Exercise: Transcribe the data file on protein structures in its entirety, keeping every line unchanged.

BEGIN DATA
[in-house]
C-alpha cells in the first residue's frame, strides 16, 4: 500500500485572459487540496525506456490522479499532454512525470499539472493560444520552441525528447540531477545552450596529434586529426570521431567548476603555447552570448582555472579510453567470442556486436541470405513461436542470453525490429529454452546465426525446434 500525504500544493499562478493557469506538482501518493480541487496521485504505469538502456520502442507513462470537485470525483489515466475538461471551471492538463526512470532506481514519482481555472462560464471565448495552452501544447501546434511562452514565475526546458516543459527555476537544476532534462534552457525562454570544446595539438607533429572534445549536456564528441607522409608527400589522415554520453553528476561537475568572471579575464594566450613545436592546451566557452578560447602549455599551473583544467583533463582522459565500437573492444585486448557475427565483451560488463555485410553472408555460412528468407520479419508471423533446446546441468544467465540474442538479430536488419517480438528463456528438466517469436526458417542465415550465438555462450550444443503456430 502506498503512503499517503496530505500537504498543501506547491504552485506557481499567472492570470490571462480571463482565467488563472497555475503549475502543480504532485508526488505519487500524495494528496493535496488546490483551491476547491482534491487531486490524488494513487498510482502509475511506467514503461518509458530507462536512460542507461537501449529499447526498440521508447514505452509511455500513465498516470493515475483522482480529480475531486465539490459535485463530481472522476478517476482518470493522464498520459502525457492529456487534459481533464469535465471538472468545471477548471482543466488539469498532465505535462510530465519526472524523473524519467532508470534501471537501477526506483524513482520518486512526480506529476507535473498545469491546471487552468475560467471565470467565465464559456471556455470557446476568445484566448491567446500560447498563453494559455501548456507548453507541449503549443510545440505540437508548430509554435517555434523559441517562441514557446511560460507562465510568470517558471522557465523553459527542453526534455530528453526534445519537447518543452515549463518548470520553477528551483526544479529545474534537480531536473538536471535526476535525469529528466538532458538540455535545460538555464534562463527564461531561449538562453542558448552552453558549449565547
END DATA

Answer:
[in-house]
C-alpha cells in the first residue's frame, strides 16, 4: 500500500485572459487540496525506456490522479499532454512525470499539472493560444520552441525528447540531477545552450596529434586529426570521431567548476603555447552570448582555472579510453567470442556486436541470405513461436542470453525490429529454452546465426525446434 500525504500544493499562478493557469506538482501518493480541487496521485504505469538502456520502442507513462470537485470525483489515466475538461471551471492538463526512470532506481514519482481555472462560464471565448495552452501544447501546434511562452514565475526546458516543459527555476537544476532534462534552457525562454570544446595539438607533429572534445549536456564528441607522409608527400589522415554520453553528476561537475568572471579575464594566450613545436592546451566557452578560447602549455599551473583544467583533463582522459565500437573492444585486448557475427565483451560488463555485410553472408555460412528468407520479419508471423533446446546441468544467465540474442538479430536488419517480438528463456528438466517469436526458417542465415550465438555462450550444443503456430 502506498503512503499517503496530505500537504498543501506547491504552485506557481499567472492570470490571462480571463482565467488563472497555475503549475502543480504532485508526488505519487500524495494528496493535496488546490483551491476547491482534491487531486490524488494513487498510482502509475511506467514503461518509458530507462536512460542507461537501449529499447526498440521508447514505452509511455500513465498516470493515475483522482480529480475531486465539490459535485463530481472522476478517476482518470493522464498520459502525457492529456487534459481533464469535465471538472468545471477548471482543466488539469498532465505535462510530465519526472524523473524519467532508470534501471537501477526506483524513482520518486512526480506529476507535473498545469491546471487552468475560467471565470467565465464559456471556455470557446476568445484566448491567446500560447498563453494559455501548456507548453507541449503549443510545440505540437508548430509554435517555434523559441517562441514557446511560460507562465510568470517558471522557465523553459527542453526534455530528453526534445519537447518543452515549463518548470520553477528551483526544479529545474534537480531536473538536471535526476535525469529528466538532458538540455535545460538555464534562463527564461531561449538562453542558448552552453558549449565547